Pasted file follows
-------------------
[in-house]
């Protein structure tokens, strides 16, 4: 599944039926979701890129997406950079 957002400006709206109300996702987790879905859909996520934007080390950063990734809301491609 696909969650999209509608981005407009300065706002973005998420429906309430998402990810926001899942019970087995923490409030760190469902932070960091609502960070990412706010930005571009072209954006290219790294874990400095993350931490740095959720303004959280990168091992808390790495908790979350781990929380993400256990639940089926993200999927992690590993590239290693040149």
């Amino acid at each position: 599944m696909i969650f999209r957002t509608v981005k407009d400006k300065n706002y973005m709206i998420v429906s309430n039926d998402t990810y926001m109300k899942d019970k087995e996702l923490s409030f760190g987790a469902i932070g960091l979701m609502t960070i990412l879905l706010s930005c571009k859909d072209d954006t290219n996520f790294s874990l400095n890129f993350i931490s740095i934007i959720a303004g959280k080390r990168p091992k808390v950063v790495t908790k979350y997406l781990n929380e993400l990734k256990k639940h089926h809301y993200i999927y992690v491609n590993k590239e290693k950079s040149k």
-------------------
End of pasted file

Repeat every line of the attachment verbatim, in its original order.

[in-house]
């Protein structure tokens, strides 16, 4: 599944039926979701890129997406950079 957002400006709206109300996702987790879905859909996520934007080390950063990734809301491609 696909969650999209509608981005407009300065706002973005998420429906309430998402990810926001899942019970087995923490409030760190469902932070960091609502960070990412706010930005571009072209954006290219790294874990400095993350931490740095959720303004959280990168091992808390790495908790979350781990929380993400256990639940089926993200999927992690590993590239290693040149």
């Amino acid at each position: 599944m696909i969650f999209r957002t509608v981005k407009d400006k300065n706002y973005m709206i998420v429906s309430n039926d998402t990810y926001m109300k899942d019970k087995e996702l923490s409030f760190g987790a469902i932070g960091l979701m609502t960070i990412l879905l706010s930005c571009k859909d072209d954006t290219n996520f790294s874990l400095n890129f993350i931490s740095i934007i959720a303004g959280k080390r990168p091992k808390v950063v790495t908790k979350y997406l781990n929380e993400l990734k256990k639940h089926h809301y993200i999927y992690v491609n590993k590239e290693k950079s040149k």